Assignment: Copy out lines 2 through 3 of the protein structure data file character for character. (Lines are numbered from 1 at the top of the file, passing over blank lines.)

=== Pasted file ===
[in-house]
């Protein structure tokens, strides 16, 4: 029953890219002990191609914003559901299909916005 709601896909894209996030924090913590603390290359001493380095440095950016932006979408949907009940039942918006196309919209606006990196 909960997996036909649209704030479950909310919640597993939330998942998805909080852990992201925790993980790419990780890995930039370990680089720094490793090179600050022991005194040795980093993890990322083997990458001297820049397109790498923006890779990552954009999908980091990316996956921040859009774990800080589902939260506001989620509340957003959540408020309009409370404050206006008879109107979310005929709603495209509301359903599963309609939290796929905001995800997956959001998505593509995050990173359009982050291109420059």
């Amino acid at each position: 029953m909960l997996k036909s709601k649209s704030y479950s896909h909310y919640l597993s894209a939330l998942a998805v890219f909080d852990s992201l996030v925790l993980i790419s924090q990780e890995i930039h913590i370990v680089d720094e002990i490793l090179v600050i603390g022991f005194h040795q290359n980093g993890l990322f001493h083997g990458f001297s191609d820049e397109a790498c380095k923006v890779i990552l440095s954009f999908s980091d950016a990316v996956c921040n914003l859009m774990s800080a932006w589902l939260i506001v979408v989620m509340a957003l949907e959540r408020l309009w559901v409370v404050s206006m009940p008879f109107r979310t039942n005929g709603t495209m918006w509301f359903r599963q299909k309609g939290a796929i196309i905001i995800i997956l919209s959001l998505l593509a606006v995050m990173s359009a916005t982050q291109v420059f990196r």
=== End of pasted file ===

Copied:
């Protein structure tokens, strides 16, 4: 029953890219002990191609914003559901299909916005 709601896909894209996030924090913590603390290359001493380095440095950016932006979408949907009940039942918006196309919209606006990196 909960997996036909649209704030479950909310919640597993939330998942998805909080852990992201925790993980790419990780890995930039370990680089720094490793090179600050022991005194040795980093993890990322083997990458001297820049397109790498923006890779990552954009999908980091990316996956921040859009774990800080589902939260506001989620509340957003959540408020309009409370404050206006008879109107979310005929709603495209509301359903599963309609939290796929905001995800997956959001998505593509995050990173359009982050291109420059």
């Amino acid at each position: 029953m909960l997996k036909s709601k649209s704030y479950s896909h909310y919640l597993s894209a939330l998942a998805v890219f909080d852990s992201l996030v925790l993980i790419s924090q990780e890995i930039h913590i370990v680089d720094e002990i490793l090179v600050i603390g022991f005194h040795q290359n980093g993890l990322f001493h083997g990458f001297s191609d820049e397109a790498c380095k923006v890779i990552l440095s954009f999908s980091d950016a990316v996956c921040n914003l859009m774990s800080a932006w589902l939260i506001v979408v989620m509340a957003l949907e959540r408020l309009w559901v409370v404050s206006m009940p008879f109107r979310t039942n005929g709603t495209m918006w509301f359903r599963q299909k309609g939290a796929i196309i905001i995800i997956l919209s959001l998505l593509a606006v995050m990173s359009a916005t982050q291109v420059f990196r």